NEWS
August 6, 1988 | Associated Press
An Amtrak passenger train on its way from Chicago to Seattle derailed on the plains of northern Montana Friday, scattering wreckage and injuring more than 100 people, authorities said. There were no deaths, Valley County Deputy Sheriff Clay Berger said. "I saw a cloud of dust, and I thought it was a whirlwind," said Eddie O'Brien, who was sitting at the train crossing in his car as the train passed through the community of Saco, about 50 miles south of the Canadian border.
NEWS
August 20, 1990 | JOHN BALZAR, TIMES STAFF WRITER
Grizzly bears are among nature's most determined opportunists, eating most anything and willing to fight most anybody in their way. So imagine in the spring of last year when the grizzlies of northern Montana awoke from winter's hibernation to behold an opportunity to end all opportunities--an opportunity bigger and tastier than any famished bear ever fantasized. Imagine them awakening and finding more than 10,000 tons of grain corn dumped on their doorstep.
NEWS
August 20, 1990 | JOHN BALZAR, TIMES STAFF WRITER
Grizzly bears are among nature's most determined opportunists, eating most anything and willing to fight most anybody in their way. So imagine in the spring of last year when the grizzlies of northern Montana awoke from winter's hibernation to behold an opportunity to end all opportunities--an opportunity bigger and tastier than any famished bear ever fantasized. Imagine them awakening and finding more than 10,000 tons of grain corn dumped on their doorstep.
NEWS
February 13, 1989
The crew of a runaway train that caused a devastating explosion near Helena, Mont., earlier this month apparently set the train's air brakes, but it remains a mystery why the brakes failed, federal inspectors said. Montana Rail Link officials, federal inspectors and employees, however, disagree over whether the train's hand brakes also should have been set while the crew changed locomotives near the Continental Divide.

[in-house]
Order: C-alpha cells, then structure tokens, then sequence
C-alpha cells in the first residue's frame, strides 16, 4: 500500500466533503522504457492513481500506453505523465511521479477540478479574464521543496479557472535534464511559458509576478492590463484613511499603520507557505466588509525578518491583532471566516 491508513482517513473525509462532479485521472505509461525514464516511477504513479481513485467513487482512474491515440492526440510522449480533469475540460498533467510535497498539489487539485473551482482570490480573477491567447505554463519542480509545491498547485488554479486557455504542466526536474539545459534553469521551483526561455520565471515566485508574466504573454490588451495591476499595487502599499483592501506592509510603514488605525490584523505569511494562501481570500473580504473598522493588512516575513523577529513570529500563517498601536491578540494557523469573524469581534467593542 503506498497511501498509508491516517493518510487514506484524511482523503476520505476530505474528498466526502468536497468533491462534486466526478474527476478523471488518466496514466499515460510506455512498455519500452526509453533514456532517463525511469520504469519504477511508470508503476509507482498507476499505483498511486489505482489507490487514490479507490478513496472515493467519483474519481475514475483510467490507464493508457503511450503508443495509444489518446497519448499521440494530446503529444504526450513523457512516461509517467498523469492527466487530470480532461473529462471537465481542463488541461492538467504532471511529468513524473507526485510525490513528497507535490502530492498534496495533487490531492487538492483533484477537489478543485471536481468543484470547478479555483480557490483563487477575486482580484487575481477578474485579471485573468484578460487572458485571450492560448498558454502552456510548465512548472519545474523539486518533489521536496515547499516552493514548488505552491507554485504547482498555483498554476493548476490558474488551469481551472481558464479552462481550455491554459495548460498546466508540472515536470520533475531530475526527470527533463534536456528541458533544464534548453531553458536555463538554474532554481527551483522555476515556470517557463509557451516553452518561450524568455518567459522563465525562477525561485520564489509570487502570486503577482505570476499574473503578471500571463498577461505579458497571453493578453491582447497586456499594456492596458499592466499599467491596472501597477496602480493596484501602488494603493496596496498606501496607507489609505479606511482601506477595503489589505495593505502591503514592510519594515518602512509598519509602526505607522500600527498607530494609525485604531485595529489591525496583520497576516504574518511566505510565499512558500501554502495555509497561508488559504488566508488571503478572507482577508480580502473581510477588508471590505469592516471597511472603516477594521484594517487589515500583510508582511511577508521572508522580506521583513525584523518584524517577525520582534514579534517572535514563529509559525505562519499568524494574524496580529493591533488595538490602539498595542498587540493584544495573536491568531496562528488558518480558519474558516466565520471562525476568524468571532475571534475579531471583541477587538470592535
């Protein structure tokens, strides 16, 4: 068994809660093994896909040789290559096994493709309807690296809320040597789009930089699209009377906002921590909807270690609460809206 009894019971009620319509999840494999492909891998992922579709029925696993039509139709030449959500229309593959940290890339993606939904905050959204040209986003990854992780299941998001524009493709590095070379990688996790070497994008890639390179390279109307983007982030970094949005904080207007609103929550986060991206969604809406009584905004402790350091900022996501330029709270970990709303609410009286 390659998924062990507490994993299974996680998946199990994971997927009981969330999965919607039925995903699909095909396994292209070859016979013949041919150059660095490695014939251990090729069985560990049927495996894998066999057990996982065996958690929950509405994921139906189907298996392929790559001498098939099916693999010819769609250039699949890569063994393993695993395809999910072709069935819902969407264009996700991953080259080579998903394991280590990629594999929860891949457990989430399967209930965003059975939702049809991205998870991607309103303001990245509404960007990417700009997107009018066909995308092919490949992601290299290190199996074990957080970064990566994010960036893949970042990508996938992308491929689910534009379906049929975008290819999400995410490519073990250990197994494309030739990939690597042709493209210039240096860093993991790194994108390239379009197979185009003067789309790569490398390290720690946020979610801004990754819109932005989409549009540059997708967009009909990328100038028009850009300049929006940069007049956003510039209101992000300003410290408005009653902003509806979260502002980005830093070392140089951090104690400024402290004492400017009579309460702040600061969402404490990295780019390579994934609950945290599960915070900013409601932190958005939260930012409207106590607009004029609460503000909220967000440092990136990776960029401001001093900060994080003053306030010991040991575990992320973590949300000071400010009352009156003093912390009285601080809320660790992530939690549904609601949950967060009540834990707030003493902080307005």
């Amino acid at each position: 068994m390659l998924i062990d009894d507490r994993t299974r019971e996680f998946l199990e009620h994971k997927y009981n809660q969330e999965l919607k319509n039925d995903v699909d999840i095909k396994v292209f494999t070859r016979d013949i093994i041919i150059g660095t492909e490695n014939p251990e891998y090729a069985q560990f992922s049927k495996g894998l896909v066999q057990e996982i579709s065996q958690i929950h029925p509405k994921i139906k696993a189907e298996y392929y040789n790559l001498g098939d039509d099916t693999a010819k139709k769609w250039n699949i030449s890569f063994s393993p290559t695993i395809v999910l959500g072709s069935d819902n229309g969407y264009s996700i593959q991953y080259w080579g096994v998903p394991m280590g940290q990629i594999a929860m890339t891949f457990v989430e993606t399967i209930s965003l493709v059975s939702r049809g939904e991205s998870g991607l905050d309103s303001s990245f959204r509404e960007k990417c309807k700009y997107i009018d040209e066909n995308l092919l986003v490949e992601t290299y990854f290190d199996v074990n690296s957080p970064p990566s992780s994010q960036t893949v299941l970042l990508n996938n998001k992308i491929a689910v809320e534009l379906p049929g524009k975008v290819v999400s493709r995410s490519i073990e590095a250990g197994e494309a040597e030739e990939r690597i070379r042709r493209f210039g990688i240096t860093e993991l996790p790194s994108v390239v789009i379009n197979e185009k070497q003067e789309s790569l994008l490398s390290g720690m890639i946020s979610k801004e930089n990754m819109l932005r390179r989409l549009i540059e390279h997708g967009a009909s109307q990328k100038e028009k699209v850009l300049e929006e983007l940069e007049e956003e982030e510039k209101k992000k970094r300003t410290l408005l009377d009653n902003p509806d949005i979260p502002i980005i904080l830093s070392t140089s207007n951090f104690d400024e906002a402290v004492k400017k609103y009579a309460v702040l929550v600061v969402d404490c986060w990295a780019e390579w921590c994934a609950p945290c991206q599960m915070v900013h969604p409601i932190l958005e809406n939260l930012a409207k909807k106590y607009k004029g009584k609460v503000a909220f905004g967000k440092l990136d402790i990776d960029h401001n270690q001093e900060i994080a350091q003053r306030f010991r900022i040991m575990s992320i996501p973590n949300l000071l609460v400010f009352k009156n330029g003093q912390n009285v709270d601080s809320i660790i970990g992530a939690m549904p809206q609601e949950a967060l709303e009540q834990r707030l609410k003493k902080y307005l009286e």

NEWS
February 3, 1989 | From Associated Press
Two explosions caused by runaway railroad cars rocked Montana's capital city Thursday, cutting off electricity and forcing the evacuation of thousands of people as wind chills dipped to 70 degrees below zero. The runaway cars derailed and hit a propane tank near the railroad tracks, setting off an explosion. Minutes later, the fire from the blast caused one of the derailed cars containing a flammable chemical to blow up, authorities said.
NEWS
August 7, 1988 | Associated Press
Thirteen passengers and an Amtrak employee remained hospitalized Saturday after a 12-car derailment that was blamed on track warped by nearly 100-degree heat. The train, en route from Chicago to Seattle, was traveling at 79 m.p.h. when it left the track Friday. At least five of the nine passenger cars turned over and people were thrown from their seats, causing 160 injuries, authorities said.
NEWS
August 6, 1988 | Associated Press
An Amtrak passenger train on its way from Chicago to Seattle derailed on the plains of northern Montana Friday, scattering wreckage and injuring more than 100 people, authorities said. There were no deaths, Valley County Deputy Sheriff Clay Berger said. "I saw a cloud of dust, and I thought it was a whirlwind," said Eddie O'Brien, who was sitting at the train crossing in his car as the train passed through the community of Saco, about 50 miles south of the Canadian border.